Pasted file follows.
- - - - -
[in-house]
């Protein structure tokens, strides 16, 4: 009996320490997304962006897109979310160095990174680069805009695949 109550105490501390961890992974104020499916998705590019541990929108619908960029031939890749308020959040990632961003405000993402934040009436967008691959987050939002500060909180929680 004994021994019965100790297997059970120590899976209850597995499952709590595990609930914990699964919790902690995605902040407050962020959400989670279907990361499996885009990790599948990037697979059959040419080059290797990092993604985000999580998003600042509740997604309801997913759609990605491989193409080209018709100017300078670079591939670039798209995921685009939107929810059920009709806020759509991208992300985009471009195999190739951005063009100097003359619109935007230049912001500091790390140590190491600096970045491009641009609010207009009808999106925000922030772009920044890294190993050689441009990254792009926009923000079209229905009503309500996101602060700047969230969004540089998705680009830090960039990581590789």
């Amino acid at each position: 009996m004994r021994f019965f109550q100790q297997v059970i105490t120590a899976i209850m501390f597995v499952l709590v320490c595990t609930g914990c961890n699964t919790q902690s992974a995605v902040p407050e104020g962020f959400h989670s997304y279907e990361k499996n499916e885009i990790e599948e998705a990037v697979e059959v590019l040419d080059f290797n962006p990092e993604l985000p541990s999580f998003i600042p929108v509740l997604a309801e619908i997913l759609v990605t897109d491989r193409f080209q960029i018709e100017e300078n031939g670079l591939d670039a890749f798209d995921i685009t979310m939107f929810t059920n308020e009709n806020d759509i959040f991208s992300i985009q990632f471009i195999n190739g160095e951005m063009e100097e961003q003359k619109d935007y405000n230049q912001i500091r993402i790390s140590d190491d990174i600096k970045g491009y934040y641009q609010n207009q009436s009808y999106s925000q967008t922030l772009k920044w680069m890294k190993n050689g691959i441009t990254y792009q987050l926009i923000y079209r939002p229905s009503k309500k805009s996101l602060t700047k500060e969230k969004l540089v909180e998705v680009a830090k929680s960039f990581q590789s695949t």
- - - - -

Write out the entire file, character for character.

[in-house]
């Protein structure tokens, strides 16, 4: 009996320490997304962006897109979310160095990174680069805009695949 109550105490501390961890992974104020499916998705590019541990929108619908960029031939890749308020959040990632961003405000993402934040009436967008691959987050939002500060909180929680 004994021994019965100790297997059970120590899976209850597995499952709590595990609930914990699964919790902690995605902040407050962020959400989670279907990361499996885009990790599948990037697979059959040419080059290797990092993604985000999580998003600042509740997604309801997913759609990605491989193409080209018709100017300078670079591939670039798209995921685009939107929810059920009709806020759509991208992300985009471009195999190739951005063009100097003359619109935007230049912001500091790390140590190491600096970045491009641009609010207009009808999106925000922030772009920044890294190993050689441009990254792009926009923000079209229905009503309500996101602060700047969230969004540089998705680009830090960039990581590789």
């Amino acid at each position: 009996m004994r021994f019965f109550q100790q297997v059970i105490t120590a899976i209850m501390f597995v499952l709590v320490c595990t609930g914990c961890n699964t919790q902690s992974a995605v902040p407050e104020g962020f959400h989670s997304y279907e990361k499996n499916e885009i990790e599948e998705a990037v697979e059959v590019l040419d080059f290797n962006p990092e993604l985000p541990s999580f998003i600042p929108v509740l997604a309801e619908i997913l759609v990605t897109d491989r193409f080209q960029i018709e100017e300078n031939g670079l591939d670039a890749f798209d995921i685009t979310m939107f929810t059920n308020e009709n806020d759509i959040f991208s992300i985009q990632f471009i195999n190739g160095e951005m063009e100097e961003q003359k619109d935007y405000n230049q912001i500091r993402i790390s140590d190491d990174i600096k970045g491009y934040y641009q609010n207009q009436s009808y999106s925000q967008t922030l772009k920044w680069m890294k190993n050689g691959i441009t990254y792009q987050l926009i923000y079209r939002p229905s009503k309500k805009s996101l602060t700047k500060e969230k969004l540089v909180e998705v680009a830090k929680s960039f990581q590789s695949t």